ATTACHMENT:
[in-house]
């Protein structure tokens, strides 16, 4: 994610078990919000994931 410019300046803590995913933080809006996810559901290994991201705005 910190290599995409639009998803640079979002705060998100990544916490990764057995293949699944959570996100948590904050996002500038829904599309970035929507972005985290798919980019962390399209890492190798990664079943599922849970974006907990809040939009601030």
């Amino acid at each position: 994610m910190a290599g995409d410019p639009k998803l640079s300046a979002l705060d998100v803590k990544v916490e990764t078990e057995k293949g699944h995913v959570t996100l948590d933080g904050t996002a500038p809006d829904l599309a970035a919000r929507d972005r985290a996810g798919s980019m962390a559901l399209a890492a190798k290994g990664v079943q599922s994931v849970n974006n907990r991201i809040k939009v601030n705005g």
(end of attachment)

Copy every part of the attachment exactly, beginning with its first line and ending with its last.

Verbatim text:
[in-house]
């Protein structure tokens, strides 16, 4: 994610078990919000994931 410019300046803590995913933080809006996810559901290994991201705005 910190290599995409639009998803640079979002705060998100990544916490990764057995293949699944959570996100948590904050996002500038829904599309970035929507972005985290798919980019962390399209890492190798990664079943599922849970974006907990809040939009601030």
């Amino acid at each position: 994610m910190a290599g995409d410019p639009k998803l640079s300046a979002l705060d998100v803590k990544v916490e990764t078990e057995k293949g699944h995913v959570t996100l948590d933080g904050t996002a500038p809006d829904l599309a970035a919000r929507d972005r985290a996810g798919s980019m962390a559901l399209a890492a190798k290994g990664v079943q599922s994931v849970n974006n907990r991201i809040k939009v601030n705005g």